Diagnostic and X-ray
Diagnostic imaging techniques
Various imaging techniques are used to screen organs in the body.
Ultrasound (US): Ultrasound utilises ultrasonic sound waves and the computer creates an image of the organs examined from the reflected ultrasound waves. This test is good at assessing the gallbladder or bile ducts for stones and can detect initial evidence of a liver or pancreas tumour.
Computer Tomography (CT): For this test, X-rays are used and a computer-generated cross-sectional image of the body is formed. In case of underlying cancer the CT helps to assess how far the cancer has advanced, how many tumours there are, how large the tumours are and whether they can be surgically removed.
Magnetic Resonance Imaging (MRI): MRI uses magnetic rays. This test, similar to CT, can provide very detailed images of liver and pancreas tumours.
PET (Positron Emission Tomography): This technology utilises the fact that most cancer cells are more active than other cells. This causes the cancer to absorb sugar more rapidly than normal cells. A small dose of radioactive sugar is injected into a vein and areas of tumour cells are highlighted on the PET scan. PET can be used in combination with CT scans.
Upper Gastrointestinal endoscopy/Colonoscopy: A specialist (gastroenterologist or surgeon) examines the lining of the oesophagus, stomach and duodenum (Upper GI endoscopy) or large bowel (colonoscopy) using a flexible tube with a camera at its tip. Tissue biopsies can be taken during the procedure via the endoscope. For upper gastrointestinal endoscopy or colonoscopy the patient is under sedation. In case of suspicious liver lesions, this test is often used to screen for the primary cancer location.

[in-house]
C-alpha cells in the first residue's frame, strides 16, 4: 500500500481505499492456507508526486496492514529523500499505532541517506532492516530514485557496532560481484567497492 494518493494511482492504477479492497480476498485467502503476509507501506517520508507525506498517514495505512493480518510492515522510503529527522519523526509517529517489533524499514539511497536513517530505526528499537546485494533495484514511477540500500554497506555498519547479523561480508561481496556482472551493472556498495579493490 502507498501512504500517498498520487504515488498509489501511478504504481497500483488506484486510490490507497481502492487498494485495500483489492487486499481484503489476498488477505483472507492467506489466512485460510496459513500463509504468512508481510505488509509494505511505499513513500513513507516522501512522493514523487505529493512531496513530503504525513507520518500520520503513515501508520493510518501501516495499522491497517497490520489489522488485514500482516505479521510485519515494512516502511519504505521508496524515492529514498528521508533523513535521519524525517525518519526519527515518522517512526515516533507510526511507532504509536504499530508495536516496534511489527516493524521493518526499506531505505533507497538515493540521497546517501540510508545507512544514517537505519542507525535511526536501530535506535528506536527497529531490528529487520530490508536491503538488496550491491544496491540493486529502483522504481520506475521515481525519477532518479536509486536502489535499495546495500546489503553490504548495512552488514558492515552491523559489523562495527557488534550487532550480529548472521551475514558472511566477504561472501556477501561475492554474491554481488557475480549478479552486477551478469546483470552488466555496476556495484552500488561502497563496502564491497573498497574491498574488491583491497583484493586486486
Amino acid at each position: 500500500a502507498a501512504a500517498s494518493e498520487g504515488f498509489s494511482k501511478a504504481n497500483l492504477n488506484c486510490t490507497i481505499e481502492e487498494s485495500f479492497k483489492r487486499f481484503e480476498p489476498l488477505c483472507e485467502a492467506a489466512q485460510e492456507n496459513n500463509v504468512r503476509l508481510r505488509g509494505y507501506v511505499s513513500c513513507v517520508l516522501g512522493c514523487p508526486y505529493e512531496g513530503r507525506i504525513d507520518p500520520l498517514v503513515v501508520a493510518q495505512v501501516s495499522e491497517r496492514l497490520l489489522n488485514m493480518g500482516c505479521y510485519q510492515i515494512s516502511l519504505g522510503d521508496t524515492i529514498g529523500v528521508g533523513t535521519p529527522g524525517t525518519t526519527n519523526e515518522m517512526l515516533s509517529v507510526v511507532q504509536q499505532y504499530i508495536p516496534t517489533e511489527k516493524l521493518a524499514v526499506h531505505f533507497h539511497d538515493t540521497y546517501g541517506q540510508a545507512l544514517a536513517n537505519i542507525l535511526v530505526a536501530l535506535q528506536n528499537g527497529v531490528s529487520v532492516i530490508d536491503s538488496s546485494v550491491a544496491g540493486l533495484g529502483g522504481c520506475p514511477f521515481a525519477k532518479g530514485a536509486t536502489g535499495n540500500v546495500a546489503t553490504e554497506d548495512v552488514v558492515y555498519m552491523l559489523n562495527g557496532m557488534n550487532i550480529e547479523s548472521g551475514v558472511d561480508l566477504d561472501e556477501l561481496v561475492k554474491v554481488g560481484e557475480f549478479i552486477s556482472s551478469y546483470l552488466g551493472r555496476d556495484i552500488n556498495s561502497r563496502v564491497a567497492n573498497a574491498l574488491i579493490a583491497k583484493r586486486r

Endoscopic Ultrasound (EUS): A specialist (gastroeneterologist) puts a flexible tube through the oesophagus, stomach and the top part of the small intestine. On the tip of the tube is a small ultrasound probe which creates imaging of the intestine and specifically the pancreas. If necessary tissue samples can be taken from lesions in the stomach or pancreas. For this procedure the patient is under sedation.
Endoscopic retrograde cholangiopancreaticography (ERCP): A small flexible tube is advanced into the top end of the small intestine (duodenum) to view the bile ducts, gallbladder and sometimes the pancreatic duct. X-rays are used during the ERCP to help visualising the structures. Minor surgery can be carried out during an ERCP. For this procedure the patient is under sedation.
Laparoscopy (key-hole surgery): Laparoscopy can be used to avoid unnecessary more invasive surgery in selected patients. A camera (laparoscope) is passed via a small incision into the abdomen to view the liver and surrounding organs. Instruments can be inserted to take tissue biopsies. Laparoscopy is done under general anaesthetics.
Biopsy/ cell samples: This is a small sample of tissue or fluid from the tumour site, which is sent to a pathologist to examine under a microscope. In general a biopsy is not performed as a first test in liver lesions as we can usually determine the diagnosis by using several different imaging techniques. In pancreatic or bile duct tumours biopsies are more likely to be used.